Experience rating is a mathematical tool used by insurance providers that considers your previous loss experience in calculating your current premium. It's based on the presumption that your historical loss experience predicts your future loss experience. In other words, your future losses are likely to be similar to those you incurred in the past.
Experience rating is commonly used in workers compensation insurance. It is also used, to a lesser extent, in other types of casualty insurance, such as general liability, commercial auto liability and professional liability. This article focuses on its use in workers compensation policies.
Purpose of Worker Comp Experience Ratings
Experience rating is based on the idea that employers should be charged a premium that accurately reflects their risks. Experience rating plans compare employers to other employers in the same industry group. This means that roofers are compared to other roofers, and bakeries are compared to other bakeries. The loss experience of each group is averaged. Each employer's loss experience is then compared to the group's loss experience. Based on this comparison, an experience modifier is calculated for each employer.
Employers whose loss experience is better than the group average are normally assigned an experience modifier that is less than 1.0. As explained below, the modifier is multiplied by the premium. Thus, a modifier that is less than 1.0 will generate credit. Employers whose experience is worse than the average are typically assigned a modifier that is greater than 1.0. A modifier that is larger than 1.0 will result in a debit.
Experience rating provides a financial incentive for employers to reduce losses, perhaps by implementing a safety program. It also encourages employers to return injured employees to work as soon as possible. For workers compensation insurers, experience rating ensures that enough premium is collected to cover the risks being insured.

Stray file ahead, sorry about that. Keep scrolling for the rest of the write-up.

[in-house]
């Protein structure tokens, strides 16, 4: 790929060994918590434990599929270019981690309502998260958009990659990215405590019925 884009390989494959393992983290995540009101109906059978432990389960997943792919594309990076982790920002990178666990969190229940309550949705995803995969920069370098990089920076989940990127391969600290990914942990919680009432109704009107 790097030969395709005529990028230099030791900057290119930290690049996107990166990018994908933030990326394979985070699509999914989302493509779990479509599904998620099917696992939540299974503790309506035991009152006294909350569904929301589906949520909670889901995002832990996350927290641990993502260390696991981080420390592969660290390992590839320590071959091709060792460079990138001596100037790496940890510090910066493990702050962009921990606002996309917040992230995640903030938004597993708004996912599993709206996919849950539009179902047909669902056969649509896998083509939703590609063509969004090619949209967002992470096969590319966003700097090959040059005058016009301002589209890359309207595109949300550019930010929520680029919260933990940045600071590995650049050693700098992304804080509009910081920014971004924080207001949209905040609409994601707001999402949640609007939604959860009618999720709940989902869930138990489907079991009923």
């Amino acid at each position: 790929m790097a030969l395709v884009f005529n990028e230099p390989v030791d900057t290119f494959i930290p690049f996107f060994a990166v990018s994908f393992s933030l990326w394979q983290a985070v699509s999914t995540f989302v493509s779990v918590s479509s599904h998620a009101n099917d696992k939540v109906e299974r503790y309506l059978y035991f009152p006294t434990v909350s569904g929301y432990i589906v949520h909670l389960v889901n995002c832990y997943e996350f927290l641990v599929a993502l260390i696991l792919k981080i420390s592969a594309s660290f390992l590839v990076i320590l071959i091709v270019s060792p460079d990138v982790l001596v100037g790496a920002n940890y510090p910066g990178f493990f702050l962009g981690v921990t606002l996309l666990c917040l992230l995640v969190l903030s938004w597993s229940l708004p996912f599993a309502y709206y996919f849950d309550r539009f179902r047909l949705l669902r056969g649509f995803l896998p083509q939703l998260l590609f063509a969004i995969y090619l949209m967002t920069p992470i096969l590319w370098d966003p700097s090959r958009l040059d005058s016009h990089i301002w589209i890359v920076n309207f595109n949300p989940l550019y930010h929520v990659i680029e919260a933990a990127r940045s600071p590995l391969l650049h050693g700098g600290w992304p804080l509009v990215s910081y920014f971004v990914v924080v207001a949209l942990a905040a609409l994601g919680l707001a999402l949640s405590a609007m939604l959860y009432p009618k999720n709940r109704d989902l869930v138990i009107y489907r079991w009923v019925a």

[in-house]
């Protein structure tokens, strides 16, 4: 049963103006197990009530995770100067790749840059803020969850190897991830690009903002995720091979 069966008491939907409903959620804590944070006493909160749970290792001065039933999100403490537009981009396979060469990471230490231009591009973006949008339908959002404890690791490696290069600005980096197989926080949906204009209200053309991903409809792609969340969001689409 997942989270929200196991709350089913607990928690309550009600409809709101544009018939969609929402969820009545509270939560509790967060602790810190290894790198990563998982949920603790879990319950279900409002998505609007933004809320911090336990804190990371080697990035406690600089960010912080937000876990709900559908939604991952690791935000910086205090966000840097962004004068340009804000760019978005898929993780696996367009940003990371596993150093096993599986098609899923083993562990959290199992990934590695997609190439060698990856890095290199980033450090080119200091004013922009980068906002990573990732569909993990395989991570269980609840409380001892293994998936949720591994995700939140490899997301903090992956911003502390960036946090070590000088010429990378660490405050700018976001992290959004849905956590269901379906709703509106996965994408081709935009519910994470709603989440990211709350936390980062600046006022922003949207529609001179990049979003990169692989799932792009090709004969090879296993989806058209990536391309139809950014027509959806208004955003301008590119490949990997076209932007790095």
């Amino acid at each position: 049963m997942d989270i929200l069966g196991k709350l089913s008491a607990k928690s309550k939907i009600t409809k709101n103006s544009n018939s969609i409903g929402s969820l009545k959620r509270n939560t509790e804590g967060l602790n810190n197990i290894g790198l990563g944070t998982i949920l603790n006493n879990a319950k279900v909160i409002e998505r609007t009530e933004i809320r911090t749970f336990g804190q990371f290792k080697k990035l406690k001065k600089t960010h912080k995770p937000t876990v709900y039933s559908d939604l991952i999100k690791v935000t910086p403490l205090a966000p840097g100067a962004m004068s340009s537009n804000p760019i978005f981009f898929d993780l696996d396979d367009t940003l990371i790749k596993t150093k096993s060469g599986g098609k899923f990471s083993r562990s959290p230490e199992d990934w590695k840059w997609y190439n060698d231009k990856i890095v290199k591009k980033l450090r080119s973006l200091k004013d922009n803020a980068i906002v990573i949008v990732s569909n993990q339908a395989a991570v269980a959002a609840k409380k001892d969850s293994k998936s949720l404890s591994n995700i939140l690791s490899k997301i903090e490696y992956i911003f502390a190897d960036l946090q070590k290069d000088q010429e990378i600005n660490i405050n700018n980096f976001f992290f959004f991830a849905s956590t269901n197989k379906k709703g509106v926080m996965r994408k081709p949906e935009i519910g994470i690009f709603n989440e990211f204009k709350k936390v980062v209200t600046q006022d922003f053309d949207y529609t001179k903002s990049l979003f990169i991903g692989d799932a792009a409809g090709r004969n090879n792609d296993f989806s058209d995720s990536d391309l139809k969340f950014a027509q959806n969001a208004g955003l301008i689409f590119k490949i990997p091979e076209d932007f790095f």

Experience rating is performed by a workers compensation rating bureau. In NCCI states, this task is performed by the NCCI. In independent states and monopolistic states, experience rating is performed by a state rating bureau.
To understand experience rating, you must first comprehend how workers compensation premiums are calculated. Premiums are determined by multiplying a rate times each $100 of employee payroll. For instance, suppose your payroll is $500,000 and the rate is $1. Your premium will be (500,000/100) X 1.00 or $5000. This premium is called the manual premium. This phrase indicates that no experience modifier has yet been applied. When an experience modifier is applied to the manual premium, the result is called the standard premium.
Before a workers compensation premium can be developed, your business must be assigned one or more classifications. Suppose that your company performs clerical duties for other businesses. Most of your workers have been assigned to the classification Clerical Office Workers. Your company also employs outside salespeople to recruit new customers.
Each classification is assigned a four-digit identifying number called a class code. The NCCI class code for Clerical Office Workers is 8810. Your sales workers have been assigned a separate classification, namely 8742. Your employees' payroll will be allocated between the two classifications, and a separate rate will apply to each.
Experience Rate Calculation
Experience rating is typically based on a three-year period called the experience period. This period usually consists of the three years prior to your most recent expired policy period. For instance, suppose your current worker's compensation policy runs from December 31, 2015/2016. The experience modifier that will apply to your current policy will be calculated based on the time period from December 31, 2011, through December 31, 2014. The claims that occurred in the 2014 to 2015 policy year are not considered because some of them may still be open.